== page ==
Trading during pre-market hours works very similarly to normal trading. You can buy and sell shares in stocks, ETFs, and other securities with other investors who are involved in pre-market trading.

Benefits of Pre-Market Trading

There are a few advantages to trading before the market opens.

Act before other investors get the opportunity

The most obvious benefit to trading before the market opens is that it gives you the opportunity to make moves before other investors who are waiting until the market opens.

If you realize that a company is poised to gain value, trading pre-market lets you accumulate shares before the market opens and other investors look to buy the stock, causing prices to spike. Similarly, selling shares pre-market can let you get ahead of the curve and unload shares before other investors sell.

Pre-market trading also lets you react to company news more quickly, especially if it comes out before the market opens.

More time for trading

For some people, the normal trading hours aren’t very convenient. Trading hours are based on the Eastern time zone, so investors on the west coast, in Hawaii, or otherwise overseas are trading far outside of normal business hours. Pre-market and after-hours trading give these investors more time to buy and sell their shares.

Pre-market trading might also work better for someone who works a regular nine-to-five as it gives them some time before they go to work to do some trading.

If you’re a regular trader and like making lots of moves during the day, pre-market trading also increases the number of hours you have for trading each day.

Risks of Pre-Market Trading

Pre-market trading can be very risky, so it’s important to understand what you’re getting into before you start.

Professional investors

Most investors who are involved with pre-market trading are professional investors with lots of experience behind them. That means you’ll be competing with very good investors who have lots of experience and know what they’re doing. During normal trading hours, there are more amateurs involved in the market which may make it easier to turn a profit.

Low liquidity

Because fewer people are trading outside of normal market hours, there will be less liquidity in the market. That can make it difficult to find shares to buy when you want to buy or find someone to sell your shares to.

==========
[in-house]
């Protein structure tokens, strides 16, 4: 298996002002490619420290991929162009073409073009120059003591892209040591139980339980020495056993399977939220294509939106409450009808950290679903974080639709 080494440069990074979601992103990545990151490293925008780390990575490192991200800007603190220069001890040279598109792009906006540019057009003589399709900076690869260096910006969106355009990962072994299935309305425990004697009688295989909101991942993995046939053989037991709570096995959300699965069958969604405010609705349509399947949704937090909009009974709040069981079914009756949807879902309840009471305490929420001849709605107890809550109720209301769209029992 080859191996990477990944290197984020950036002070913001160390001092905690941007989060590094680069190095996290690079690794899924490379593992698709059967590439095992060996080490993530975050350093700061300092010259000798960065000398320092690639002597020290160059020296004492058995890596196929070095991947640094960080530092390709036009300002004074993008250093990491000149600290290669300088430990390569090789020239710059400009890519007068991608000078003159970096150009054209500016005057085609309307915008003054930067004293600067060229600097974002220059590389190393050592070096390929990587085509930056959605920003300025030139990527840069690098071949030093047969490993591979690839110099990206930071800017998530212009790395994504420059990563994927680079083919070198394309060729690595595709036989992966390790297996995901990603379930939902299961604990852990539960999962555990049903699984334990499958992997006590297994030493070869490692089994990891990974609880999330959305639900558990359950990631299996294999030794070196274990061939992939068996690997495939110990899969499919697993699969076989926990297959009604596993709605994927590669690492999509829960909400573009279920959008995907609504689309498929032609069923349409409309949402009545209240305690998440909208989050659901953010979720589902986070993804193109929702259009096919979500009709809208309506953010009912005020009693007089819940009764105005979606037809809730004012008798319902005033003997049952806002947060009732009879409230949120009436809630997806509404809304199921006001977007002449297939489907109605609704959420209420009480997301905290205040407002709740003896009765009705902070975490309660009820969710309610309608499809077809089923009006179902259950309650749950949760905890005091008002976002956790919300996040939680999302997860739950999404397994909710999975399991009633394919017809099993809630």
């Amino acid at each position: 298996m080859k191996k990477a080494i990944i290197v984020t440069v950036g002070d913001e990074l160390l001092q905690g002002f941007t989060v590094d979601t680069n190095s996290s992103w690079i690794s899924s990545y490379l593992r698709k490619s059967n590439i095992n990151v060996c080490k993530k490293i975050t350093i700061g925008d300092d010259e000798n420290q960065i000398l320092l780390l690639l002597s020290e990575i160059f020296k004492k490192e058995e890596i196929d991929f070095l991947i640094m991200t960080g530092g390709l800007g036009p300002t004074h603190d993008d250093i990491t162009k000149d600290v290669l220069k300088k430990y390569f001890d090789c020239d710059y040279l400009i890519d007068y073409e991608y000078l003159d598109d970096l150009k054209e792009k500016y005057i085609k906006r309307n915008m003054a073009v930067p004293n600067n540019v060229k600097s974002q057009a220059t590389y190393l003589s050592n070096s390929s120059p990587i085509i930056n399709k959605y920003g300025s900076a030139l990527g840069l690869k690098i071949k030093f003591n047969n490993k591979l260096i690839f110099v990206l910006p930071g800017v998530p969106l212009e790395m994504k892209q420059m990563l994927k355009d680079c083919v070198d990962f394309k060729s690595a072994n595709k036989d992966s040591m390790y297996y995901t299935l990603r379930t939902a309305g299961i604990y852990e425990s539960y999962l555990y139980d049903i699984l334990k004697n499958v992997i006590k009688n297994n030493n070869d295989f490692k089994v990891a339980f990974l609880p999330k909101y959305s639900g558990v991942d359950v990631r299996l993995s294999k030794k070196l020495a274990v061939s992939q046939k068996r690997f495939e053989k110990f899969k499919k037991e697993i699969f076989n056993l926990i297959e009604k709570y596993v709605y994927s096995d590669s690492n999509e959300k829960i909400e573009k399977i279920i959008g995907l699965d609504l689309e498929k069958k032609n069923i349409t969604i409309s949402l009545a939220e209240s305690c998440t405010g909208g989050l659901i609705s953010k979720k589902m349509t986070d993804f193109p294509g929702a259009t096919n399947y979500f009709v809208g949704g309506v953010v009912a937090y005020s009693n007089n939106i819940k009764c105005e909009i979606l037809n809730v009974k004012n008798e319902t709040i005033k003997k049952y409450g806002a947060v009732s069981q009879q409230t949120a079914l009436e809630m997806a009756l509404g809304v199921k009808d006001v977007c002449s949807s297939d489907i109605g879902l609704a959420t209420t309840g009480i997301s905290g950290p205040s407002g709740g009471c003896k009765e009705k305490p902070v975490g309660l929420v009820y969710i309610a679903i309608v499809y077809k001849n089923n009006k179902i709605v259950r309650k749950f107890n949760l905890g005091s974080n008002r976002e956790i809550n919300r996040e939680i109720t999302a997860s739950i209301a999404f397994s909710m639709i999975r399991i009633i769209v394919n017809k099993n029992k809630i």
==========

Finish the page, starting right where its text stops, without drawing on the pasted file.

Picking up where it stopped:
Wide spreads

Because of the low liquidity in the pre-market trading hours, there can be larger spreads between bid prices (the highest price someone is trying to buy a share for) and ask prices (the lowest price at which someone is trying to sell a share).

Wide spreads can make it harder to buy or sell shares at a price you desire or make you overpay or undercharge for shares you want to transact quickly.

Order restrictions

Many brokers will limit the type of orders you can place outside of normal market hours, such as only allowing limit orders. Other restrictions may apply, such as only allowing you to trade certain securities during the pre-market session.

Who Should Try Pre-Market Trading?

Pre-market trading can be difficult and risky. Because most other investors involved are highly experienced, you’ll need to know what you’re doing if you want to get involved. The low liquidity and wide spreads can also make it harder to turn a profit.

Pre-market trading is mostly for experienced investors and day traders, but if you know for sure that you want to sell or buy a stock and know the price you’re looking for, there’s little harm in placing a limit order in the pre-market hours.

Most normal investors, especially those with long-term, passive investing strategies won’t need to get involved with pre-market trading.


Pre-market trading gives investors the opportunity to buy and sell stock and other securities before the stock market officially opens.

This gives people more time to trade if they’re looking to add more hours to their day, but there are risks and drawbacks that you need to keep in mind before you get involved.